Re: connecting to two networks simultaneously on buster
- Date: Fri, 24 Aug 2018 16:08:38 -0400
- From: Lee <ler762@xxxxxxxxx>
- Subject: Re: connecting to two networks simultaneously on buster
On 8/24/18, David Wright <deblis@xxxxxxxxxxxxxxxxx> wrote:
> I don't think I understand any part of your answer as it has too many
> promouns (this and thats) and not enough nouns (specifics).
> On Fri 24 Aug 2018 at 13:50:50 (+0200), Vincent Lefevre wrote:
>> On 2018-08-22 19:09:24 -0500, David Wright wrote:
>> > On Wed 22 Aug 2018 at 10:29:01 (+1000), Zenaan Harkness wrote:
>> > > Static configuration is by necessity (basically) custom setup - i.e.
>> > > requires manual intervention.
>> > >
>> > > Automatic means the above /e/n/i lines would look like this instead:
>> > >
>> > > # the USB network for my Gemini
>> > > auto enp0s29u1u1
>> > > iface enp0s29u1u1 inet dhcp
>> > >
>> > >
>> > > But of course for network-manager, it would by default use dhcp, and
>> > > you would not manually configure for DHCP in your /e/n/i file.
>> > >
>> > > Always remember you can do an in-foreground one shot DHCP like so:
>> > >
>> > > sudo dhclient -d enp0s29u1u1
>> > >
>> > > which has the benefit that you can easily kill it as desired with a
>> > > CTRL-c, AND you can monitor its output immediately, AND you will see
>> > > immediately if you got the device/ interface name wrong. What's not
>> > > to like?
>> > I'm not sure I understand using DHCP to get the ipaddr for the
>> > network running through the USB connection. Could you explain?
>> That's the usual way to do it,
> Where is the DHCP server running that hands out the dynamic address?
There isn't one. DHCP client requests an address, doesn't get one,
falls back to
rfc-3927 Dynamic Configuration of IPv4 Link-Local Addresses
caveat: I just tried it on my laptop running debian & not only did it
not work, it declared the ethernet interface down & removed the ipv6
link-local address!!! But my experience w/ debian is measured in
days, so hopefully it's just something I've got configured wrong & not
an OS deficiency.
>> because you don't necessarily know
>> what IP address you should get, and it can entirely be dynamic.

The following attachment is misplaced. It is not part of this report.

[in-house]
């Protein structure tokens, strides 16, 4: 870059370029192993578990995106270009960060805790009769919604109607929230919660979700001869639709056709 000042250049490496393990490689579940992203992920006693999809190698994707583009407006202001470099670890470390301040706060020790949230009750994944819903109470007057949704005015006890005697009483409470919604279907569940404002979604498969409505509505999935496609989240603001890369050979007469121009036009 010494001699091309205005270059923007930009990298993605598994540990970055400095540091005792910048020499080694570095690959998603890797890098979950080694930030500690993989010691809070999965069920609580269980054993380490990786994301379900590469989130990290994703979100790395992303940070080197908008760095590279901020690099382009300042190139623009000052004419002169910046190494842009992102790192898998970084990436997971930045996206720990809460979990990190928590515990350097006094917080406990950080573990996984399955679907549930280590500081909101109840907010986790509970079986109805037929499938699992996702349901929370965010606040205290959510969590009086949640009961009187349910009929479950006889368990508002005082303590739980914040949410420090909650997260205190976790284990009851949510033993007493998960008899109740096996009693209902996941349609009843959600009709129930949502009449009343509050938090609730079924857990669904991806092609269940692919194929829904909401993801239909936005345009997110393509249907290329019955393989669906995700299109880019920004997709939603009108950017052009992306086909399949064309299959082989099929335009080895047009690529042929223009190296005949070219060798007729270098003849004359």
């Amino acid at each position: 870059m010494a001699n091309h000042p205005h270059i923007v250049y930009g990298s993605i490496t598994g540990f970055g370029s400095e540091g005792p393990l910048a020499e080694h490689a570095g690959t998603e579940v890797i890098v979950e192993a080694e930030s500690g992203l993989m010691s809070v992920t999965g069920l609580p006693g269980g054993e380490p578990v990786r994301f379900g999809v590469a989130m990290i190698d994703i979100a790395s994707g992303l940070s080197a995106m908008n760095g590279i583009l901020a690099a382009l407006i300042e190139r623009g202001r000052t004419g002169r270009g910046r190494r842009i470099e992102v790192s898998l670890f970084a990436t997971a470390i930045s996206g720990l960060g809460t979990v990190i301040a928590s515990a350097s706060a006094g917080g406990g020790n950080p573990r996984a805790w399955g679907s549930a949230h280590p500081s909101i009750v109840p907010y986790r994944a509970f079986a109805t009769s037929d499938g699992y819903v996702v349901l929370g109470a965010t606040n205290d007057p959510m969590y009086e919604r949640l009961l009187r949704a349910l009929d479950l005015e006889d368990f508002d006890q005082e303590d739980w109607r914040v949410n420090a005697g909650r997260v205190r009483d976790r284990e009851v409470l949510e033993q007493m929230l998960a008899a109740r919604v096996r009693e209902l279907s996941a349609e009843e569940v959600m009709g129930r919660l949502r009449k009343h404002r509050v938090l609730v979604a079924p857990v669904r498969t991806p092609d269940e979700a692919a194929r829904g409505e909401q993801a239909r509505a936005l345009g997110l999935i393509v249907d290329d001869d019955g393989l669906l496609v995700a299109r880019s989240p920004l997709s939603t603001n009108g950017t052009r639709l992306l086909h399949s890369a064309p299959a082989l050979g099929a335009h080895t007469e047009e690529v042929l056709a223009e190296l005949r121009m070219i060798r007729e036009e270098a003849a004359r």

> Where does "should" come into this?
I'm guessing that "should" is that you need an unused address on the
DHCP can figure that out for you & "should" fall back to a link-local
address (ipv4: 169.254.0.0/16) if the dhcp client doesn't get an
If anyone knows how to make that happen on Debian, please share
>> Moreover, one often wants to do this to use the phone's modem,
>> and this will also set up a default route automatically (but this
>> is not what you want, AFAIK).
> So "this" process, whatever it is, doesn't do the correct thing. and
> yet we were asked "What's not to like?".
If debian can get you an ipv4 link-local address if dhcp fails _and_
you can configure an interface route metric to prefer wireless
routes.. yeah, it ain't all that bad.
> Nevertheless, I'd like to
> know what "this" process is as it should be the answer to my
> knuckle-rapping problem which is very similar to the OP's:
> . two computers connected to a wireless router with IPv4,
> . a direct link between the two computers (CAT5 cable in my case),
> . the direct link must (de)configure itself when the cable is
which is normal auto-sense
> . the direct link must never get set up as the default route,
Can you configure an interface route metric such that wireless routes
are used for everything except the ethernet interface subnet? (works
for me on windows)
Maybe you'll never use the ethernet connection for internet access,
but I do sometimes & it's nice when everything Just Works: wireless
routes take precedence but when there's no wireless and dhcp gets me
an address on the ethernet connection I can still get out to the
internet without having to do or change anything.
> . that's Never, even if the computers are booted while the CAT5 cable
> is attached but the router's wireless signal is temporarily absent.
> I do this very simply, just by using IPv6 over the cable:
> but what's being discussed in this thread should be able to do
> what was demanded by the anti-IPv6linklocals.
If I couldn't get an ipv6 assignment @work then yes,
is the way to go. But @home?? unless there's some other motivation
for using a globally unique address, it's totally not worth the
get out the popcorn time: Want to watch the anti-IPv6linklocals
explode? Have them read rfc 7404
Using Only Link-Local Addressing inside an IPv6 Network